To say that Jesse Hughes (A.K.A. Boots Electric), Eagles of Death Metal front man and subject of VICE documentary The Redemption of the Devil (directed by Alex Hoffman) , is a throwback to rock stars of old is a bit of a misnomer. Although he shares certain qualities with any number of rock and rollers, Jesse Hughes is his own man, and God bless him for it. He’s a hard living, gun carrying man who loves his momma, and just happens to be an ordained priest. In fact, his story has a very country music kind of quality to it. Is it any wonder that he was born in South Carolina?
For the people who only know Eagles of Death Metal from the horrific events in Paris this month, here’s a primer; they were formed in 1998 by Jesse and his best friend Josh Homme (guitar player and singer for Queens of the Stone Age). They have released four studio albums in that time, the most recent of which is this year’s “Zipper Down.” The band does not have any members of the Eagles in it, nor do they play death metal.
The Redemption of the Devil follows Jesse throughout most of 2013. In this time he is seen preparing to record the album that would become “Zipper Down” (the album had the working titles of “Vagina,” and “Crazer Beam” among others), playing some shows, shooting guns, partying with friends, and becoming an ordained priest. His main co-star throughout all of this is his girlfriend, ex-adult film actress, and part-time band member Tuesday Cross.
As the film progresses, other portions of Jesse’s life begin to come to the surface and he becomes more open with the cameras. He goes to see his mother and talks about how his father got him involved in music, but then ended up tearing the family apart with physical and psychological abuse. It is also revealed throughout the film that Jesse has been married previously and has a teenage son that he hasn’t seen in a couple of years. The portions of the film where he opens up about his son are pretty wrenching and aren’t played for the camera, and it’s in these scenes where the film finds it’s heart. A thousand rock documentaries have been made that show the cool side of the business, but a good one doesn’t shy away from the harsher aspects; The Redemption of the Devil meets them head on.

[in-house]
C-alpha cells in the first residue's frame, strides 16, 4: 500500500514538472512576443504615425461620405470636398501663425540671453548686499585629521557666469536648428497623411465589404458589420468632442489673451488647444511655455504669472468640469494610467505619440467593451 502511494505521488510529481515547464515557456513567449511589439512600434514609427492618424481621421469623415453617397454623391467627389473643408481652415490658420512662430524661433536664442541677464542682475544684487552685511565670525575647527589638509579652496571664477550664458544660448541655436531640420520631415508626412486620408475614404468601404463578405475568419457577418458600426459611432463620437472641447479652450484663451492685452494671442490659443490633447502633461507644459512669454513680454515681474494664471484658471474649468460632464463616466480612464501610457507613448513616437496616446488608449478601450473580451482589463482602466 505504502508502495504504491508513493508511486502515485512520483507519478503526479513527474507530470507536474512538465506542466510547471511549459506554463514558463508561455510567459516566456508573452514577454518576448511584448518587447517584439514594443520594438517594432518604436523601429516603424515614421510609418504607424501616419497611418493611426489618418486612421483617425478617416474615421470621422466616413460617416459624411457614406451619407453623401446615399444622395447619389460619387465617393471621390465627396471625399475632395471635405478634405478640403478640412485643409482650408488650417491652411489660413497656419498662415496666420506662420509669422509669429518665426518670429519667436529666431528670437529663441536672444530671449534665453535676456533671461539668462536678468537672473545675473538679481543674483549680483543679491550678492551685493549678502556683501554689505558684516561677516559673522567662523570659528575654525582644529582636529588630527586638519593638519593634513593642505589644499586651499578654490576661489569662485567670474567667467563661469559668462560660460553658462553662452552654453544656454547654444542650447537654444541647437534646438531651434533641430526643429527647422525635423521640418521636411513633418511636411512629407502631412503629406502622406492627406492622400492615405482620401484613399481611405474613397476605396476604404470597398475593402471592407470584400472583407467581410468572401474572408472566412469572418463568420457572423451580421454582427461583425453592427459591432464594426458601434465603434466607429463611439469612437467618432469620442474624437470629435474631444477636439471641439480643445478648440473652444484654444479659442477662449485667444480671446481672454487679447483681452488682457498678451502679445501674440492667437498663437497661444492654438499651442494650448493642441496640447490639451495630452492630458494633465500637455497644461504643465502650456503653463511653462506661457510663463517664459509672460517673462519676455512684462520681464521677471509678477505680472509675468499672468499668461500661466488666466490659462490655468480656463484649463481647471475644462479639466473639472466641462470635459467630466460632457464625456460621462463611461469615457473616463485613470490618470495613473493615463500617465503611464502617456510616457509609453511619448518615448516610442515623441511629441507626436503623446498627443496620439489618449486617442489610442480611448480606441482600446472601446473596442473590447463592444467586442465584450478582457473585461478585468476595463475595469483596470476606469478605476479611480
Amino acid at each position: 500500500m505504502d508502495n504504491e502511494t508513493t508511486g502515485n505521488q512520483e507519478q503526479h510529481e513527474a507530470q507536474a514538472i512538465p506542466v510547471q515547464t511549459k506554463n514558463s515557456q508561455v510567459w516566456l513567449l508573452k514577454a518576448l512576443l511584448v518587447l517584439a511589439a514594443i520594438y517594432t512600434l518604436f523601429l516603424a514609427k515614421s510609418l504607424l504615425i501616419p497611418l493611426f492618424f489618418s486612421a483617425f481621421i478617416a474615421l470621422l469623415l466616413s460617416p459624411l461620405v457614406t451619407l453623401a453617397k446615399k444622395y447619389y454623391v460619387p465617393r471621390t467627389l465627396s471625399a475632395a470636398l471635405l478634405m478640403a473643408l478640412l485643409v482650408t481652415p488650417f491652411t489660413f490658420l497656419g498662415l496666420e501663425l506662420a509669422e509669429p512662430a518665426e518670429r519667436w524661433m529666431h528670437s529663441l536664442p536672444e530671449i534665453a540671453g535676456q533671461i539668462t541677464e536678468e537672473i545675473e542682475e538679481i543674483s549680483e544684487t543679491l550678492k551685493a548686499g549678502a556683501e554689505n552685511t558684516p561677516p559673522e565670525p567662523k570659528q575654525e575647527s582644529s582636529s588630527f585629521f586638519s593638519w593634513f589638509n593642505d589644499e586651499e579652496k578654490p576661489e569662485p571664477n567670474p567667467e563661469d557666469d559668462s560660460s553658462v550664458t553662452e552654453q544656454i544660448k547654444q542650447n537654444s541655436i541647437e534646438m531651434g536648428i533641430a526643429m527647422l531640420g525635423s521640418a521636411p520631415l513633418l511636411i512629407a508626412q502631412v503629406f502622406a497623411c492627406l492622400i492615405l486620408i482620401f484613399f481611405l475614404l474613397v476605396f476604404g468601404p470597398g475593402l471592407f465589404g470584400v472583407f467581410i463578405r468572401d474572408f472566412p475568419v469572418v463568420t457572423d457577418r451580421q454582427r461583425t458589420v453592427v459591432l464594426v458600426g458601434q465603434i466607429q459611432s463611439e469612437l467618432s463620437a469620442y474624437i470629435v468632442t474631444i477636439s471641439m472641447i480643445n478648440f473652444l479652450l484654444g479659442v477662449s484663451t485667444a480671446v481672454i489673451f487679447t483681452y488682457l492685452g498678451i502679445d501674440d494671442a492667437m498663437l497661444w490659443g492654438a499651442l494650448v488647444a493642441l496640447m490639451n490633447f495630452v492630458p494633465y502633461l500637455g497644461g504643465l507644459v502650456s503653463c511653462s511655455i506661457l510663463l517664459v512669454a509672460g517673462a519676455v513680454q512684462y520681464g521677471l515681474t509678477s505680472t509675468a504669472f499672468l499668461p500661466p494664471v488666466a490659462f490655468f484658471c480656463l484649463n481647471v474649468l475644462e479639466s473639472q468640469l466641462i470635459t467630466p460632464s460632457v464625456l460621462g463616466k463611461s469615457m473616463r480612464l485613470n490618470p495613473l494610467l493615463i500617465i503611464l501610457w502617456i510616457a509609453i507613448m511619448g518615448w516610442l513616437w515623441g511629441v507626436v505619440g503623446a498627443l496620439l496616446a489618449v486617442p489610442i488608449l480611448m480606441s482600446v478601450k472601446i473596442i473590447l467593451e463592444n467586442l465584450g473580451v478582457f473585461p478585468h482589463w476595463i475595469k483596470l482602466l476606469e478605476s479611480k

Towards the end of the film, Jesse and Josh Homme finally get down to the business of making the album that will become “Zipper Down.” Homme seems to have a calming effect on Jesse and just in the few minutes of screen-time the two have together, you can see why they are friends and why they work so well together. The two just seem to have a rhythm (pun intended) that comes naturally. Having played in a lot of bands over the years I can safely say that it’s hard to find that type of working relationship, and it’s even harder to keep it up year after year.
Like most documentaries, The Redemption of the Devil doesn’t tie everything up in a nice bow. Jesse continues to have issues with his ex-wife and is still trying to get visitation with his son when the film ends, “Zipper Down” was still well over a year away from release at the end of 2013, and Jesse has yet to announce his run for president in 2016. The film does show footage of Jesse officiating his first wedding as a priest though, so that’s a pretty neat way to end things.
As far as rock docs go, I would say this one would belong in a similar category to Ondi Timoner’s Dig!. Dig! follows the tumultuous, multi-year friendship/rivalry of The Brian Jonestown Massacre and Dandy Warhols. The two films cover some similar ground, but Jesse Hughes is a more grounded, relatable person so this one is probably easier to watch, although both of them are required viewing for music fans.
If you’ve never listened to Eagles of Death Metal, go check them out. They don’t sound like the Eagles, nor death metal, but they do kind of sound like “Exile on Main Street” era Rolling Stones and that ain’t ever a bad thing. After you’ve listened to their music, check out The Redemption of the Devil, but be warned; it’s a hell of a scene man.
Until next time…